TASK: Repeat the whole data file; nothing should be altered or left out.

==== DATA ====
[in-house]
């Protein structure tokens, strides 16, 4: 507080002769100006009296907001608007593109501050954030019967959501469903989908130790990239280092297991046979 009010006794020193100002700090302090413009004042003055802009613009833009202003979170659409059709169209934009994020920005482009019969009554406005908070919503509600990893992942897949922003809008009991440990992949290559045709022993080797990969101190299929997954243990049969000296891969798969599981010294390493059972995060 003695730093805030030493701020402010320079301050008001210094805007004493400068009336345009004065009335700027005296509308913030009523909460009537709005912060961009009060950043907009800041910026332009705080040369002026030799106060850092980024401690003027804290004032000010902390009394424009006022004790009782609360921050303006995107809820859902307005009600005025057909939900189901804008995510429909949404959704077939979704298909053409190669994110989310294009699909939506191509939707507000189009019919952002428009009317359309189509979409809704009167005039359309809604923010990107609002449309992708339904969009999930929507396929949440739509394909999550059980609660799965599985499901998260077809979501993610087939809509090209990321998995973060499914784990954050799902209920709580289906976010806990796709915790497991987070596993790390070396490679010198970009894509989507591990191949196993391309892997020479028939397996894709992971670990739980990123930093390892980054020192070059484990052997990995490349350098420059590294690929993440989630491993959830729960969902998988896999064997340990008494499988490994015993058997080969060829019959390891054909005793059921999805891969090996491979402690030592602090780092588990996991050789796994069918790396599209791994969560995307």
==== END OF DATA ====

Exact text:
[in-house]
């Protein structure tokens, strides 16, 4: 507080002769100006009296907001608007593109501050954030019967959501469903989908130790990239280092297991046979 009010006794020193100002700090302090413009004042003055802009613009833009202003979170659409059709169209934009994020920005482009019969009554406005908070919503509600990893992942897949922003809008009991440990992949290559045709022993080797990969101190299929997954243990049969000296891969798969599981010294390493059972995060 003695730093805030030493701020402010320079301050008001210094805007004493400068009336345009004065009335700027005296509308913030009523909460009537709005912060961009009060950043907009800041910026332009705080040369002026030799106060850092980024401690003027804290004032000010902390009394424009006022004790009782609360921050303006995107809820859902307005009600005025057909939900189901804008995510429909949404959704077939979704298909053409190669994110989310294009699909939506191509939707507000189009019919952002428009009317359309189509979409809704009167005039359309809604923010990107609002449309992708339904969009999930929507396929949440739509394909999550059980609660799965599985499901998260077809979501993610087939809509090209990321998995973060499914784990954050799902209920709580289906976010806990796709915790497991987070596993790390070396490679010198970009894509989507591990191949196993391309892997020479028939397996894709992971670990739980990123930093390892980054020192070059484990052997990995490349350098420059590294690929993440989630491993959830729960969902998988896999064997340990008494499988490994015993058997080969060829019959390891054909005793059921999805891969090996491979402690030592602090780092588990996991050789796994069918790396599209791994969560995307």